This reviewer owes his love of theatre, especially musical theatre, to a warm summer night in 1967 at the Greek Theatre. The occasion was seeing my first professional stage production, the musical Sweet Charity directed and choreographed by Bob Fosse and starring Juliet Prowse. They had me hooked at “Big Spender” and Miss Prowse just easily reeled me in. Although I have seen and reviewed all manner of theatre in the 50 plus years since that night, musicals have always been my favorite. I boldly go into each new musical hoping for the best, no matter how many times I have been disappointed over the past decades. I enter the theatre with an open mind, whether it is an offering at the Hollywood Fringe Festival or the touring production of a new recent Broadway hit at the Pantages Theatre.
So it was with just such hopeful optimism that I entered the La Mirada Theatre for the Performing Arts recently to see the West Coast Premiere of Grumpy Old Men The Musical. McCoy Rigby Entertainment has a fairly stellar reputation of producing musicals. I was a bit befuddled by all the warnings to parents in the lobby, cautioning them about exposing their children to “adult material”. I tried to remember what was so “adult” about the innocuous PG-13 rated 1993 film in which Jack Lemmon and Walter Matthau played long time feuding neighbors in small town Minnesota. The signs would have been more accurate to warn discerning audience members of the totally immature potty humor in Dan Remmes’s adapted script. The dialogue and situations more closely resembled Porky’s VS Revenge of the Nerds at Animal House. Nick Meglin’s lyrics for the 16 songs and many reprises lowered themselves to the same level of crudeness. Composer Neil Berg has supplied some catchy tunes but they are done in by the lyrics attached to them.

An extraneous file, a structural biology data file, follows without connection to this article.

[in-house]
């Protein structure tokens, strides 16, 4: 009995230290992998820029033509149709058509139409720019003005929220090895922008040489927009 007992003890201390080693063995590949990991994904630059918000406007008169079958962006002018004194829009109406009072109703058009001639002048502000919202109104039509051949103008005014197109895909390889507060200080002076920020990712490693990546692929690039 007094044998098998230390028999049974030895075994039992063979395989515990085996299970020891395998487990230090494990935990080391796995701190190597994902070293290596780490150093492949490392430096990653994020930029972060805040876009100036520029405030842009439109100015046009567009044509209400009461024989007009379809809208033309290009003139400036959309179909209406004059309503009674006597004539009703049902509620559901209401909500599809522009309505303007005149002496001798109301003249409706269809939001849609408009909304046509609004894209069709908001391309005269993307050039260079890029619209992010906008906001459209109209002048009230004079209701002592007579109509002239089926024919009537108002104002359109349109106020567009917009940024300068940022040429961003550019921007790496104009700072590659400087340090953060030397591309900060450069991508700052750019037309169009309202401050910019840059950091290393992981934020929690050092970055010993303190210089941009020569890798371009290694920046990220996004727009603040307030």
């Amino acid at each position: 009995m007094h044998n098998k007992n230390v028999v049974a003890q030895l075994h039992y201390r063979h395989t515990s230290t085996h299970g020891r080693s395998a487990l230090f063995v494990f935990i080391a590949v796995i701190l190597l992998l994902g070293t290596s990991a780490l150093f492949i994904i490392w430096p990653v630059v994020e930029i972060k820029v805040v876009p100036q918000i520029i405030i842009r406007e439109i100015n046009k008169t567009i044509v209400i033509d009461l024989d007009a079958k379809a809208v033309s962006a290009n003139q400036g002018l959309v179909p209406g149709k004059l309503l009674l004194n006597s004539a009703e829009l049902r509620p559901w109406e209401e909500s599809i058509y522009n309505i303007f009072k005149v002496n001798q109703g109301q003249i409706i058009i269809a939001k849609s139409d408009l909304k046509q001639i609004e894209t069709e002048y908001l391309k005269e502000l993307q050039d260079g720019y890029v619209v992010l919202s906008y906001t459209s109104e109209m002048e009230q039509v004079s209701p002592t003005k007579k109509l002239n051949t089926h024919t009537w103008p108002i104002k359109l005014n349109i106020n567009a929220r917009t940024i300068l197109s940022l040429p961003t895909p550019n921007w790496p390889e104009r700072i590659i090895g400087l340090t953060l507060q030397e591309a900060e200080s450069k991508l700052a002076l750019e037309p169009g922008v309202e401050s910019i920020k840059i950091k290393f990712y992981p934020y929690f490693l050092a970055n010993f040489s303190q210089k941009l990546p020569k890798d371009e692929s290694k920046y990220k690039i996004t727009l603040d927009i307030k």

Matt Lenz directed and he did manage to keep his cast from crashing into each other for the most part but he was not able to float this totally inept and misbegotten endeavor. The eleven o’clock number, “Snyder Comes Along”, is given to a minor character, an IRS agent (April Nixon) and it comes before the intermission. Choreographer Michele Lynch and her dancers have pulled out all the stops in staging the number but it totally flounders, like one of the fish the townsfolk like to catch while ice fishing. Almost none of the songs in the score advance the plot or enhance character. There seems to be no reason for them to be sung except it’s been five minutes since the last song.
Mark Jacoby and Gregory North do a fine job as the cantankerous title characters and are in good voice but, as written, there is not much they can do to make their characters realistic. Also in great voice is Broadway legend Ken Page who, as store owner Chuck, undoubtedly has the score’s best song, “An Angel”. It great to see living legends Hal Linden and Cathy Rigby, although the former is stuck with most of the “dick” jokes while the latter is given dialogue that would puzzle Rose Nyland. Grumpy Old Men The Musical should sink under the Minnesota ice.